As sort of an adjunct to the Greg Costikyan/Warren Spector conversation last week, I link to Salon‘s profile of Dani Bunten, one of the most innovative game designers of the eighties. She was the creator of such incredible games as M.U.L.E. and Seven Cities of Gold.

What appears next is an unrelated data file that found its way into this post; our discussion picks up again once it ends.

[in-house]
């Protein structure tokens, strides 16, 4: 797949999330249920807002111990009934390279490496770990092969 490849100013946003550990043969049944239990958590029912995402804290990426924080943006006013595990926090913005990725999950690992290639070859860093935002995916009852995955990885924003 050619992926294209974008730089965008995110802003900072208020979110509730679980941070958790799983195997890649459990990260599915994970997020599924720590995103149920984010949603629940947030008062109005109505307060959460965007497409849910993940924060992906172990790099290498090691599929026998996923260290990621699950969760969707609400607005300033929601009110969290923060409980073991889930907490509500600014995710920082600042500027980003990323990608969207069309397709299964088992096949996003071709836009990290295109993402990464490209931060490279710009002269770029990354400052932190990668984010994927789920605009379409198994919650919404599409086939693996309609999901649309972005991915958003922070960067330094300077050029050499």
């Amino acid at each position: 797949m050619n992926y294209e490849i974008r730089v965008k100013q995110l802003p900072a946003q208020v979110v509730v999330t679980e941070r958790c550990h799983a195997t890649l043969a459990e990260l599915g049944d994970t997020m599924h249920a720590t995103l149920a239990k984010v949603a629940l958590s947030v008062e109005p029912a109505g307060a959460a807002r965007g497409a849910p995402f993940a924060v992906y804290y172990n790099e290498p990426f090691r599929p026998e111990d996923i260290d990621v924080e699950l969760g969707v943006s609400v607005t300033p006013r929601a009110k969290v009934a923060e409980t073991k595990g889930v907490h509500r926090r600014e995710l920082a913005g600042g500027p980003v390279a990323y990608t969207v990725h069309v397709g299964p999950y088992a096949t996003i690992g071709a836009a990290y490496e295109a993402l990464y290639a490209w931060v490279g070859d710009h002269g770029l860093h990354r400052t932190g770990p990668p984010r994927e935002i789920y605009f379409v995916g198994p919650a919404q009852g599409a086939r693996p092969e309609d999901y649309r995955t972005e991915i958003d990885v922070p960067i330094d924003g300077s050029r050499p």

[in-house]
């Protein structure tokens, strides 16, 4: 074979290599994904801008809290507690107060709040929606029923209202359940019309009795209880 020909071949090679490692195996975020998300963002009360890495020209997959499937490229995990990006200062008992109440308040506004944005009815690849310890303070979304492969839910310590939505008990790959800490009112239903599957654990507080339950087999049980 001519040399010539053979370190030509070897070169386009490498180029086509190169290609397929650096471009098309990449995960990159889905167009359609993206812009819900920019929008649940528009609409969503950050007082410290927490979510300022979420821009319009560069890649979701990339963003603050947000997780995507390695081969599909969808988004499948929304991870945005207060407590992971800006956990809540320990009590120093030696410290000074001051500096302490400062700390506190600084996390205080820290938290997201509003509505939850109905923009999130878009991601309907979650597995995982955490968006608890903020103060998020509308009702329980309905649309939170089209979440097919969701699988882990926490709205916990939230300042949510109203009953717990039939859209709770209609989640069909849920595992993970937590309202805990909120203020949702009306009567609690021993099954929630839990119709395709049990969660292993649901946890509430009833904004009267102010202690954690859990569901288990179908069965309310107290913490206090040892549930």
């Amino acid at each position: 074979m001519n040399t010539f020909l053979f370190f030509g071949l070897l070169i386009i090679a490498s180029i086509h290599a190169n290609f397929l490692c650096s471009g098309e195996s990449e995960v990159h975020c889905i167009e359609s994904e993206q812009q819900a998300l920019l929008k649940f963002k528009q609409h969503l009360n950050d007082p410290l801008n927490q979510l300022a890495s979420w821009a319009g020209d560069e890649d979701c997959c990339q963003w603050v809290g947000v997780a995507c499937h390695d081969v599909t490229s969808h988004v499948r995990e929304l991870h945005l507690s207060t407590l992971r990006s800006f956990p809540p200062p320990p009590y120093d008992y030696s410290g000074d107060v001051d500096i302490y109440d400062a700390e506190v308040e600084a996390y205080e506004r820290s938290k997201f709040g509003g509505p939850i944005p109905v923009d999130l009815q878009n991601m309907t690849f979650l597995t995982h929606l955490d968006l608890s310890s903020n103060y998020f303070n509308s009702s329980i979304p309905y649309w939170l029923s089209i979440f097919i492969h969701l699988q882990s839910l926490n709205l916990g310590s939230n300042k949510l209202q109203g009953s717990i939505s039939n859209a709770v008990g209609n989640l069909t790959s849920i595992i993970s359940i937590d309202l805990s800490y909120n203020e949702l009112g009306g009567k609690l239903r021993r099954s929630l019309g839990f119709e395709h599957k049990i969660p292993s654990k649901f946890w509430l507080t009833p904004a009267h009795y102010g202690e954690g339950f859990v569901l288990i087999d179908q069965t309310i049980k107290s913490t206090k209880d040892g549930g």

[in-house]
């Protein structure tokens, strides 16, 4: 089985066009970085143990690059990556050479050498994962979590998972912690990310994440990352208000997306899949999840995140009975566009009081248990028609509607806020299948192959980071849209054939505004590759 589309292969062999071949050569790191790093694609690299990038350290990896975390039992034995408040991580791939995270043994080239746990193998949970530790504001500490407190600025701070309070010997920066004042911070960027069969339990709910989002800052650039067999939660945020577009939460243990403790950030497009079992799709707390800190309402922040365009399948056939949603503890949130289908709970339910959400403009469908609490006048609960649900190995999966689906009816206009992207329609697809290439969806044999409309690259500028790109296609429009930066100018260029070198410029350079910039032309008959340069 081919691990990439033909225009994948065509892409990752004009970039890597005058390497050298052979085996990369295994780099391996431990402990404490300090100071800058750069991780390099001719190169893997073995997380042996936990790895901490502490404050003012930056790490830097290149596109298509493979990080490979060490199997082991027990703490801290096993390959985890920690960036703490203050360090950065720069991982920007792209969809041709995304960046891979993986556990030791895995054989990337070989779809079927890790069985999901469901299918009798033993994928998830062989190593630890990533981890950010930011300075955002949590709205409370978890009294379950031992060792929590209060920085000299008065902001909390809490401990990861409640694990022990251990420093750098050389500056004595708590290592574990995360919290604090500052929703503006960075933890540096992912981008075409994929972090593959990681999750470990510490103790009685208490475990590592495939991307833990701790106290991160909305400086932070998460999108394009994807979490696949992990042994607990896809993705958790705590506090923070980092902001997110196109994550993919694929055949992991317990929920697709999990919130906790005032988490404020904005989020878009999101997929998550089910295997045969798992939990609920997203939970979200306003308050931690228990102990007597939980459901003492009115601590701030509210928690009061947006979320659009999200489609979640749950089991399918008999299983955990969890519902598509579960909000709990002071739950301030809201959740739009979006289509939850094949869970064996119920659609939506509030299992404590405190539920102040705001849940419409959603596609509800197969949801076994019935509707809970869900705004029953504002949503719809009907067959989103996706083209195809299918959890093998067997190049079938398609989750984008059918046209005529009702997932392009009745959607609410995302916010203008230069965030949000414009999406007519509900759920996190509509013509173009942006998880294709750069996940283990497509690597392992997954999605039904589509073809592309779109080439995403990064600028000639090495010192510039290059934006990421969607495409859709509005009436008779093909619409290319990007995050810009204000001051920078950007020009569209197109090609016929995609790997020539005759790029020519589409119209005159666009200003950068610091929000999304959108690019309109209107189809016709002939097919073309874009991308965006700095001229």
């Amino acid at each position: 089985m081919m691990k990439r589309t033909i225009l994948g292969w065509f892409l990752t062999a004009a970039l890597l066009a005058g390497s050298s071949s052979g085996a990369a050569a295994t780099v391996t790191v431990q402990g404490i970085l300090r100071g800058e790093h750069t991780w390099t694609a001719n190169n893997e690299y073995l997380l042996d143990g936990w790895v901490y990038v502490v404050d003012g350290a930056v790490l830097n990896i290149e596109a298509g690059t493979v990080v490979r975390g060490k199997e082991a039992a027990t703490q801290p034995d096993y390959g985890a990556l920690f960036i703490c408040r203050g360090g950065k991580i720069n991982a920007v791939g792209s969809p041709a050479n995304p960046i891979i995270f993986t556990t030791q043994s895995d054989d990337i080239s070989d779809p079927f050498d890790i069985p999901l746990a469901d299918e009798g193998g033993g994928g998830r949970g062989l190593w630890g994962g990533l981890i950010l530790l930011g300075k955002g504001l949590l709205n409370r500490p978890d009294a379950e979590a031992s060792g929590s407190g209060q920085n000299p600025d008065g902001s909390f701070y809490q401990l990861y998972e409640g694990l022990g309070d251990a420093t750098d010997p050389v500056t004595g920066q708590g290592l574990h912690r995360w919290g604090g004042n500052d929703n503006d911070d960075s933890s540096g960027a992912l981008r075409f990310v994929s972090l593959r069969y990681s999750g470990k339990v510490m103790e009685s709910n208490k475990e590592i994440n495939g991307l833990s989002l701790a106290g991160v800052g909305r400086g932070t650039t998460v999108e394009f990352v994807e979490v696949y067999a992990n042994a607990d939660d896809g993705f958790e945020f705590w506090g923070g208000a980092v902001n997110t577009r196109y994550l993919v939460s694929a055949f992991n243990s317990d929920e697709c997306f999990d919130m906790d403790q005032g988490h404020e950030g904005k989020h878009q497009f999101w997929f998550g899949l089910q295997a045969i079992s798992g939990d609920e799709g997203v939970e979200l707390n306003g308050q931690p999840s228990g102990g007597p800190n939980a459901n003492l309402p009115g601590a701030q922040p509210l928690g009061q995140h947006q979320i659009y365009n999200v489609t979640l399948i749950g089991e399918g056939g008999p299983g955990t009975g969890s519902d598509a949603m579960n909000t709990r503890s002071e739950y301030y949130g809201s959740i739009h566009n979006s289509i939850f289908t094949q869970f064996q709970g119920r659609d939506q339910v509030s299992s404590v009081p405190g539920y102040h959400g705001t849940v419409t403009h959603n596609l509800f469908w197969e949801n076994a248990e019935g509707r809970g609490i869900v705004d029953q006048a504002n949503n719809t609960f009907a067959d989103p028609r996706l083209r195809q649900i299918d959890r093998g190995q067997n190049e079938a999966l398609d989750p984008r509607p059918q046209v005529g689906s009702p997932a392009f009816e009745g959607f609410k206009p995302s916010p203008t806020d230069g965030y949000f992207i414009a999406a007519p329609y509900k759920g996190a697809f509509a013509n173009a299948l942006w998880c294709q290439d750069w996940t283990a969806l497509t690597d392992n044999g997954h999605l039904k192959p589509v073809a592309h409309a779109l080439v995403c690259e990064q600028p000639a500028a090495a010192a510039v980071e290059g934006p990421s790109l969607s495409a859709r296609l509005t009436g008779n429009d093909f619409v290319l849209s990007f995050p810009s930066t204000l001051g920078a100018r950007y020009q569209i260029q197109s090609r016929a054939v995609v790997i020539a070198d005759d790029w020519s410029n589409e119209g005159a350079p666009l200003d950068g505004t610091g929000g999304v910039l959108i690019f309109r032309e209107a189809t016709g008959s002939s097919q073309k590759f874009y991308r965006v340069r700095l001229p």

The article is also a lament for the sorts of games that Bunten created, and it dovetails nicely with Costikyan’s laments about the death of originality and risk taking in the game industry. The conventional wisdom seems to be that the reason games are hard to get made these days is the huge budgets required for sound, graphics, and other glitzy elements that the industry feels are de rigeur. But the question I have to ask is whether that stuff is really necessary to make a successful PC game. Snood is a blast, and it’s one of the ugliest games ever. Popcap makes fun games that don’t have impressive graphics either. Even Civilization and its descendents don’t have incredibly It seems to me that a game with compelling game play and a reasonable price point would do just fine right now, even if it didn’t have the graphics of Unreal.